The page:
A country may go through a period of utter
chaos and destruction, but at the end, it can also embark on a
period of rapid recovery in terms of physical growth. Society in
general may also tend to have short memories, and some may even
say: "let's forget the past."
Those who cannot forget the past that easily
are the immediate family members of the victims. This Commission
became a forum for thousands of such affected families whose
children or spouses had been abducted and disappeared during the
"reign of terror" in Southern Sri Lanka in the late
1980's. They related to us with their own experience the pain and
misery they have been undergoing for the last seven or eight
years. It appears that the mere passage of time has not
significantly helped the healing process.
I. Economic Problems of the Affected
Death is a disaster to any family whether it is
rich or poor. But the poor have the added problem of not having
the means even to satisfy the basic needs of the family. We found
that this is the case with an overwhelming majority of the
affected families of the disappeared persons. The disastrous
consequences of their economic backwardness, further aggravated
by the loss of their main breadwinners, had an impact on many
aspects of their lives.
(i) Women Left Behind
The plight of the women left behind has been
discussed in detail elsewhere in this report (see the section on
"Women" in Chapter Eleven). As discussed in that
section, women were suddenly thrust into the role of primary
breadwinner of the family due to the disappearances of their
husbands. There are very few employment opportunities for women
in the communities they live, and as such, they have been engaged
in very in law-paid employment. However, we have observed that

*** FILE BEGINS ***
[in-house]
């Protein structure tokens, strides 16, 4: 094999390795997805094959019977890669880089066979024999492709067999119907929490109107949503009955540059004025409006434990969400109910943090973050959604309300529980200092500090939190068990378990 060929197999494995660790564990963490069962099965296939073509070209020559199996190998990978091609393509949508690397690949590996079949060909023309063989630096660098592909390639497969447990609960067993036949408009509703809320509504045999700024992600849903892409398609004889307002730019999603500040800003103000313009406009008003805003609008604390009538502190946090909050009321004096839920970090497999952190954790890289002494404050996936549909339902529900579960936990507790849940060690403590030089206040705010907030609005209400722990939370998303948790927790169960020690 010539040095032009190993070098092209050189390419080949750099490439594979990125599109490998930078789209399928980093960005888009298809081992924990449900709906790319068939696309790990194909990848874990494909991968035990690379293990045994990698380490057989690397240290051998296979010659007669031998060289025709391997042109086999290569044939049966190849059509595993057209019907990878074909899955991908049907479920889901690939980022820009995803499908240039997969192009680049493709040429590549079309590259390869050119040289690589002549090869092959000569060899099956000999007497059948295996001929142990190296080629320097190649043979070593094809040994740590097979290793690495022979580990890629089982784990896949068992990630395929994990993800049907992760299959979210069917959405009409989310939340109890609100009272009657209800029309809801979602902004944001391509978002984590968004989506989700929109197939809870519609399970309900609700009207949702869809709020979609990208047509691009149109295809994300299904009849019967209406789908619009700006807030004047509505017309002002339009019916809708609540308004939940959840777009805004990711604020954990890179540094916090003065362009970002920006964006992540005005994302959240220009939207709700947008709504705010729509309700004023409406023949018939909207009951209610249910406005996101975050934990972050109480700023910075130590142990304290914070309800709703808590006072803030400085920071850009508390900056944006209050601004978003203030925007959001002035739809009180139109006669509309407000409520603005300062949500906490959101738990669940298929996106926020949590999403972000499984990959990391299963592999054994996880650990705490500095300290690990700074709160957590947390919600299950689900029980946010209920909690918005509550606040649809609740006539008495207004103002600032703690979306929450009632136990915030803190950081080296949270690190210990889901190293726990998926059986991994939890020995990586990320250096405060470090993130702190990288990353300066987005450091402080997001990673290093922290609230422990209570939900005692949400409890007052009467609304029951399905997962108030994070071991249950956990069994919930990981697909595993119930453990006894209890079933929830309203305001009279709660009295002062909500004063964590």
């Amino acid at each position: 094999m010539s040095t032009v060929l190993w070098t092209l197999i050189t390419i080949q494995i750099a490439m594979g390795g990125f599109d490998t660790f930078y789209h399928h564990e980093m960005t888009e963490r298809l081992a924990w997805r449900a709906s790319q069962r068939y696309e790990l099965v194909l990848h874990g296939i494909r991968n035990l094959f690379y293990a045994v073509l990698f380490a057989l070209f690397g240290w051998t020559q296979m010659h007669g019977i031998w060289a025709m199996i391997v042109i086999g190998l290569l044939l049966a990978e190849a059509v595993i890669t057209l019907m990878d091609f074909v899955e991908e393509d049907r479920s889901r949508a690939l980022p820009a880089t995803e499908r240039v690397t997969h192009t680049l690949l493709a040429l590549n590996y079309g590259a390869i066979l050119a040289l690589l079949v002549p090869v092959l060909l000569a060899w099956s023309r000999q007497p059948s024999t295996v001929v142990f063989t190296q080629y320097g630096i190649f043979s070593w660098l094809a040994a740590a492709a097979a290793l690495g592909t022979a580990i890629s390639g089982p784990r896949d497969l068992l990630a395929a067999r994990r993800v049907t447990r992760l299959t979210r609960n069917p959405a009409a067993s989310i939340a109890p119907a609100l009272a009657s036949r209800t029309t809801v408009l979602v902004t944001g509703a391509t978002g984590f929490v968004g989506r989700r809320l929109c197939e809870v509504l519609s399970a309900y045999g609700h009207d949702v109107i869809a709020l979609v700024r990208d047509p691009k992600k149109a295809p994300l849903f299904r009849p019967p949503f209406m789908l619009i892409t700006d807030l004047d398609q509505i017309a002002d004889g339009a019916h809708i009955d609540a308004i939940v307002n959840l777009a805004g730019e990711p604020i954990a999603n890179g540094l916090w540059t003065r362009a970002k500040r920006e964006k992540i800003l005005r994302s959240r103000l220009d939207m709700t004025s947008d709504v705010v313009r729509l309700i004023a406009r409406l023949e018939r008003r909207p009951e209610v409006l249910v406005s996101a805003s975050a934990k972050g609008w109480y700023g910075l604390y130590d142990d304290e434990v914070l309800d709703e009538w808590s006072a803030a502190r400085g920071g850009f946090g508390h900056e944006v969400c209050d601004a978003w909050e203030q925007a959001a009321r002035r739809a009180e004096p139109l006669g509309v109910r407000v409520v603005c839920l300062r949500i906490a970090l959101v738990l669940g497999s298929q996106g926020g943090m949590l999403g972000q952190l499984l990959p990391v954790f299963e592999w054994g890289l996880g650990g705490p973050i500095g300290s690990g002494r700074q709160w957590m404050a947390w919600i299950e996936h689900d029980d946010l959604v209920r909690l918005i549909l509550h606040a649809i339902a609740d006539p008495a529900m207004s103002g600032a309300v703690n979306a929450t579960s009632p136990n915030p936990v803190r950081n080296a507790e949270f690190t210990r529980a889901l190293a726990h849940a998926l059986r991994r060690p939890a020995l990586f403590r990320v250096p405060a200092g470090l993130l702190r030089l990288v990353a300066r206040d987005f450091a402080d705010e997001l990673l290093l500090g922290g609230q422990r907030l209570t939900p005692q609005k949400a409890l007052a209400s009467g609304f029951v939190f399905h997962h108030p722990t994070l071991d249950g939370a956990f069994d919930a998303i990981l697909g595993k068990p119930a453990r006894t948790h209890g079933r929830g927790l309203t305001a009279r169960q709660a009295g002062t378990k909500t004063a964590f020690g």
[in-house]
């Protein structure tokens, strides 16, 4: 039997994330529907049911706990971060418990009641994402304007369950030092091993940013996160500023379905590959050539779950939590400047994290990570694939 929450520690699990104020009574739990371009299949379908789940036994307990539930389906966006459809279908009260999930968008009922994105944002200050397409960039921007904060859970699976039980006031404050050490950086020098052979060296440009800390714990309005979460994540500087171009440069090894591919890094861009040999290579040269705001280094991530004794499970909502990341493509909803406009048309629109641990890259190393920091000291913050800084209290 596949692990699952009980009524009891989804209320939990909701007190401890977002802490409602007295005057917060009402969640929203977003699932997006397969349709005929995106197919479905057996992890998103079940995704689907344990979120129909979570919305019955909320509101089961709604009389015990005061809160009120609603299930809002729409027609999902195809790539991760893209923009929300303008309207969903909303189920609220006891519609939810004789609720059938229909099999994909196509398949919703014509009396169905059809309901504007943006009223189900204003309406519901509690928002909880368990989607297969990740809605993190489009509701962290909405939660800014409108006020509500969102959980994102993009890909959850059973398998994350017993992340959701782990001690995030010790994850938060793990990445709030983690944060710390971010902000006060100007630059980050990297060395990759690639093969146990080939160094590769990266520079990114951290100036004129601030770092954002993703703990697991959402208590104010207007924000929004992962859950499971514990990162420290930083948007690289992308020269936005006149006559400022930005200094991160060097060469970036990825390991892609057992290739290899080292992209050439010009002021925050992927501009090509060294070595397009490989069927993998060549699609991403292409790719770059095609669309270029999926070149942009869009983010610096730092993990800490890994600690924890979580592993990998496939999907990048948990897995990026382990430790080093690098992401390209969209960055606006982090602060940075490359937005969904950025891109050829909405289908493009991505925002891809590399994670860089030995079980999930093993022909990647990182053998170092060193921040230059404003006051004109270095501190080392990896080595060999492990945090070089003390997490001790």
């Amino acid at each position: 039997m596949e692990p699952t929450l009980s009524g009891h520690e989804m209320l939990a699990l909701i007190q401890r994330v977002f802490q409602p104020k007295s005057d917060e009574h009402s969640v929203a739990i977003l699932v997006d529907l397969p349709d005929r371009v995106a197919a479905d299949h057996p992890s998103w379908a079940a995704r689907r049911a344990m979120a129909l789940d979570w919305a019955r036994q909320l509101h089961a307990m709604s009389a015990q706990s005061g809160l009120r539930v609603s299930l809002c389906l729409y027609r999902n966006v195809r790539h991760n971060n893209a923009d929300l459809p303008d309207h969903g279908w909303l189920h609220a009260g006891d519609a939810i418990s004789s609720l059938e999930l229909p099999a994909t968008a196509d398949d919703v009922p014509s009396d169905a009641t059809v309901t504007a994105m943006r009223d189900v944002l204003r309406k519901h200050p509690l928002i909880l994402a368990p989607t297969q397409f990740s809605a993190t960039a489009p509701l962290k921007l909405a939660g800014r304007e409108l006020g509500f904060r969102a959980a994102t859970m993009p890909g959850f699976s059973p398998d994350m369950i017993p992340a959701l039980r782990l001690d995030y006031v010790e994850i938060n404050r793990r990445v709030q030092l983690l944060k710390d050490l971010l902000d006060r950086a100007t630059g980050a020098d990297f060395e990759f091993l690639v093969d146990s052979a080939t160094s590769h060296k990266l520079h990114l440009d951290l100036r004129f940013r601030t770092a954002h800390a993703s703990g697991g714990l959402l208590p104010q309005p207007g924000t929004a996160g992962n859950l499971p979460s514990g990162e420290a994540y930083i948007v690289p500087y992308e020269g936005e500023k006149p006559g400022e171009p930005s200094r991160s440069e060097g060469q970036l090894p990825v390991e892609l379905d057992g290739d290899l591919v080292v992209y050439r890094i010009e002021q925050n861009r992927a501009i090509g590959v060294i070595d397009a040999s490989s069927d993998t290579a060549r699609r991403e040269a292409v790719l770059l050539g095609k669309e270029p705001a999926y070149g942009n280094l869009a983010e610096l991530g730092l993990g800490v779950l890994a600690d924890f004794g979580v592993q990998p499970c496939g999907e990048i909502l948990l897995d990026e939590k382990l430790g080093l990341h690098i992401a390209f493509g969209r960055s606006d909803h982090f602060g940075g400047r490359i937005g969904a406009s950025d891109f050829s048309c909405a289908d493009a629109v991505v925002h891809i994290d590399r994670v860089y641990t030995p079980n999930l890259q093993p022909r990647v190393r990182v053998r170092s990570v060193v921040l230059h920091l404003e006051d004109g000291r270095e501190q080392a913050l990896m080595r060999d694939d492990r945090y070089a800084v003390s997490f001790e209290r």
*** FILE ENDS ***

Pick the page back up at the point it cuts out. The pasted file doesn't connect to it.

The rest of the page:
many of the women, although initially uncomfortable with the
role, seem to have responded positively to this additional
challenge to their survival. The disappearances have affected a
transformation of the role of women as an economic force at local
level. This phenomenon of female-headed households needs to be
addressed in the formulation of development plans both at the
centre and at the periphery.
(ii) The Trauma of Children
It's very difficult to explain to a child the
absence of a father.
Help me by helping to educate my twins.
What we need is not compensation. Please find a
job for my daughter. She has passed her A/L examination.
Children's education was adversely affected by
these disappearances. In one case, the principal of a school had
written to the Commission saying that three children (girls) of a
certain family had stopped coming to school due to extreme
poverty. Their father was a 39 year old fisherman who had been
abducted when he was returning home from hospital with his wife.
When asked for the reasons for the discontinuation of the
children's education, the mother said:
I have five children. When my husband was
abducted, my youngest child was only three months old. I find
it very difficult to manage my family. It is true that the
government gives free school uniforms. But I don't have money
to buy clothes for my daughters' underskirts and also to by
their other school needs.
In another case, the daughter of a disappeared
After my father's disappearance, my mother
did not have money to support us. Two years back she went to
Lebanon for employment. Before she left, she asked me to stop
schooling in order to look after my three sisters and
brother. I was studying quite well and I am sad that I had to
give up my studies. But I can console myself thinking of the
future of my sisters and brother.
Besides their education, the children's
normal upbringing was also disrupted by the loss of their
parents. We came across a large number of cases involving
wives who were pregnant at the time of the disappearance of
their husbands; they had to go through the pregnancy with a
sense of tremendous insecurity, hopelessness, and despair;
babies were born to widowed mothers as victims of an era they
had never seen but the effects of which were soon felt by